- What is dead space?
- Why do you want to use it?
- Where do you find it?
- How do you use it?
What is dead space?
Dead space is the area in your house of wasted space that could be used if something was added like shelves to make it more useful.That eliminates wasted space.
Why do you want to use it?
You want to start looking for dead space when you’ve outgrown the space you have. Sometimes you move into a place and don’t have enough stuff to fill it, so there’s no need to move into all that dead space, but over the years, you acquire more things and more kids, and it’s harder to fit everything. Discovering dead space is an option when you aren’t in a position to just move into a bigger house.
Where can you find dead space?
Some can find dead space pretty naturally, but others don’t get it as easy, but it can be cultivated if they look for it. Here are some places you can look for it…
Closets are the biggest offender of wasted space. Typically a closet is built with one clothes rod and one shelf just above the rod. That space between the top shelf and the ceiling is usually quite large, so often people put things on the shelf but not all the way to the ceiling because it’s such a hassle to get the bottom things out. All that space above goes unused. The bottom of closets can also be used better if you just add another shelf or two at the bottom for shoes or storage.
Stacked boxes are mentally draining thinking what effort it would take to get something out of the bottom box of a closet. But if all those same stacked boxes were placed on their own shelf above each other, it would be no problem to get something out of the bottom box because it wouldn’t require so much work.
Kitchens have a lot of dead space. Often cabinets are built that don’t go all the way to the ceiling. People like to put decorations up there, but those need periodic cleaning and dusting which is kind of high maintenance to keep looking nice.
Under stairs could also be good storage places. Mitchells have a stairway that goes up several steps then makes a right degree turn and continues further up the stairs. One day Amy was sitting at her kitchen table looking for some extra, much-needed space to put the kids arts and craft supplies, because they were taking up room in the pantry that she would rather have for food and kitchen appliances. She zeroed in on that space under the landing just a few feet away from the kitchen and realized it was all enclosed, but hollow underneath. That was perfect dead space waiting to be used! Amy cut into the wall under the landing and filled it with shelves and some carpet, and moved all the kids’ supplies into that mini storage space. It’s the perfect size for their little bodies to be able to get in and grab their crayons or play dough or paints, and not too far from the kitchen table where they do their craft projects. They finished it with a door that blends into the wall so it hides it all away.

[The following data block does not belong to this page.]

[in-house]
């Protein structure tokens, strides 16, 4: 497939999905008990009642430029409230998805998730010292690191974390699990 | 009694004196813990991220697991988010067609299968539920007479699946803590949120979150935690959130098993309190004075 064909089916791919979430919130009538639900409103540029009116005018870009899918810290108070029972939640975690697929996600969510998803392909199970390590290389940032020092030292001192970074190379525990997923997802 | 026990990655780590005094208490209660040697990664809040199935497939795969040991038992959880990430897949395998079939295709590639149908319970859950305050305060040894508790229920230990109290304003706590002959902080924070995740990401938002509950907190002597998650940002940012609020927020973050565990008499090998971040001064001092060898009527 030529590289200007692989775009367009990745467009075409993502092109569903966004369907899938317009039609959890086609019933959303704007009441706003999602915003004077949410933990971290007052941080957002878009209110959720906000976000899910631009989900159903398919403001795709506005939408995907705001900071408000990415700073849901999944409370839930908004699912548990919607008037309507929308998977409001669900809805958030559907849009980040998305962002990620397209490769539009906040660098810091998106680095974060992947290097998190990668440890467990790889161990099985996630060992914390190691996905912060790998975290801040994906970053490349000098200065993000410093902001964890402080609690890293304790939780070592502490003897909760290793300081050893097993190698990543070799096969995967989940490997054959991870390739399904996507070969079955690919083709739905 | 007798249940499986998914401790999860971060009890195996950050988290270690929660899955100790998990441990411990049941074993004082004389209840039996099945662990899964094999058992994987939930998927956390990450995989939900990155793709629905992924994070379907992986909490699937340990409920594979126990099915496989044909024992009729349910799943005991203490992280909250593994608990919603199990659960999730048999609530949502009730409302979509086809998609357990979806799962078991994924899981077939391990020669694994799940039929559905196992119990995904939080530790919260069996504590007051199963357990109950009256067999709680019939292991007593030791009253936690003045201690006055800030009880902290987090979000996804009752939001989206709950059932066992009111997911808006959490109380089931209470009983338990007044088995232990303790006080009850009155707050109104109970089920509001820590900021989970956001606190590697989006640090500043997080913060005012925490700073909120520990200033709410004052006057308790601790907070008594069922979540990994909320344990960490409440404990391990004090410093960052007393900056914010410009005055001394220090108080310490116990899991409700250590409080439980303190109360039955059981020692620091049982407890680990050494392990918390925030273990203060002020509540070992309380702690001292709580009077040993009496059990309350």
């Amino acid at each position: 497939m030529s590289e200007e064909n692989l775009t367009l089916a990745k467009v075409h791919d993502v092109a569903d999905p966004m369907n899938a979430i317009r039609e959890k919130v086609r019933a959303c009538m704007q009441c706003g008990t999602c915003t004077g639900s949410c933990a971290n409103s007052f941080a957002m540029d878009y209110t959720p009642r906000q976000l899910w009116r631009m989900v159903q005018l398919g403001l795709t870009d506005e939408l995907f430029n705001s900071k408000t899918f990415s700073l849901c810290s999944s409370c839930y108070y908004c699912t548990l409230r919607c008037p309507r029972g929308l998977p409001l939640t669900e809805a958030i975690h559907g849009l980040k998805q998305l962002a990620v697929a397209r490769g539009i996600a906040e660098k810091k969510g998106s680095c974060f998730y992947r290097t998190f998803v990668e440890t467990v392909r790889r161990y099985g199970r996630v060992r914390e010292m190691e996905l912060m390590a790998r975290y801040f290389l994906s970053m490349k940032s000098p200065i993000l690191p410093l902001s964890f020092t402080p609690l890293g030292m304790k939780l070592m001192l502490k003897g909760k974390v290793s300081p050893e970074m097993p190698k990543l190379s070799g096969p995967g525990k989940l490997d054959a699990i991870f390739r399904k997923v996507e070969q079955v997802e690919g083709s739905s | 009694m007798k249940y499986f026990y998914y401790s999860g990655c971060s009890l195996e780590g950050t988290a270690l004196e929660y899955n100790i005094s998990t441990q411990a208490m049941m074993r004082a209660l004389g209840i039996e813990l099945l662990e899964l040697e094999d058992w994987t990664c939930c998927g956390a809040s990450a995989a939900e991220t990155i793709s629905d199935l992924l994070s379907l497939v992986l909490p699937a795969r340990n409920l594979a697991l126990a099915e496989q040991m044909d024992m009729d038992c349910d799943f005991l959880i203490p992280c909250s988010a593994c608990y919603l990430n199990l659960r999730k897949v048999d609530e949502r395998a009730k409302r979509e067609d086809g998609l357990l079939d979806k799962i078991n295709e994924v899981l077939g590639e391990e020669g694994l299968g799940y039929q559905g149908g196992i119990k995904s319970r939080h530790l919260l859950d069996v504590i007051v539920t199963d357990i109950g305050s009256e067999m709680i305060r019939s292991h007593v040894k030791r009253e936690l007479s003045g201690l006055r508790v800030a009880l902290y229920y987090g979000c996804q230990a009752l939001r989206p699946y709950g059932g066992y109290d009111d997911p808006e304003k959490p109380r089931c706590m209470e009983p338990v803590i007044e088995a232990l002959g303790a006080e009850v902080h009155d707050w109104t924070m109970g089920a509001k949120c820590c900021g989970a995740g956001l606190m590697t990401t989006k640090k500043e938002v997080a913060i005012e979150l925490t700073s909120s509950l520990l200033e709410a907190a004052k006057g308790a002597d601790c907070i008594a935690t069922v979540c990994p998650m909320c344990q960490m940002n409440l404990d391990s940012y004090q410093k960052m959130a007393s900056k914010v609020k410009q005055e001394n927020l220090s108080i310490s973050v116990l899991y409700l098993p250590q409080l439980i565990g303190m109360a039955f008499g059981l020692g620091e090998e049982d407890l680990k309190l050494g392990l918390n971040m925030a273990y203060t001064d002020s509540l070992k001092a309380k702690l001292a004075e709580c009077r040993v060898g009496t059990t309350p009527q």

Open areas can also be better utilized. Mitchells had a friend who had a dining room that didn’t quite go to the end wall. The last 1/3 floor area was carpeted, sectioning if off from the designated dining area. It wasn’t big enough to be its own room, so the friends just put a recliner and decorative tree there, not knowing what else to do with that space. They asked Amy to come look at it and see what she would suggest. Amy suggested taking out the carpet, extending the finished floor and expanding the dining room a little. Next she suggested they turn that whole end wall into a large storage pantry for food, brooms and vacuums, and whatever else they needed a home for. It was a much better use of that large space.
Some places like laundry rooms or linen closets have shelves already, but they are spaced so far apart, leaving sometimes up to 8 inches of unused space between each shelf. Try adding a shelf in between. Turntables are nice gadgets to help pull items from the back of the shelf around to the front so you can easily see everything in the front and the back. If you are ambitious, you can even alphabetize your spices or medicines on those turntables.
Play areas are a great area to put shelves, using the dead space up the side of a wall, so toys can be spread out and up. Kids can find toys better that way than in one big bucket. And it opens up the floor space when items can fit up and on the shelves.
- Bedrooms that are shared between older siblings and younger ones benefit from shelves too. Often the older sibling has items that they want left untouched by younger siblings, so higher shelves give those items an out of reach place to store.
- Corner netting is great for storing lightweight items like stuffed animals. That uses the corner dead space.
- The attic above the garage can also be a good storage space. Add some plywood, a dropdown ladder for easy access and maybe some lighting for great storage. Just be careful not to store anything that could be ruined from extreme temperatures.
- Wander around your house and see what dead space you can find.
Using dead space
When you find yourself getting frustrated with the space you have, realizing things are piled on top of each other, try looking up. Would adding a shelf above get some things off of each other?
If you get tired of dusting wide open areas, then that’s a clue that there is some unused space.
Building shelves can be a do-it-yourself project. If you don’t have your own tools, you can rent them for the day at a hardware store. Sometimes the hardware store will even cut the wood for you before you take it home.
If you aren’t comfortable building your own shelves, find a friend who has that skill and trade your services with them.
Image: “Clutter (Office)” by Michael Basial. https://www.flickr.com/photos/basial/87679950/
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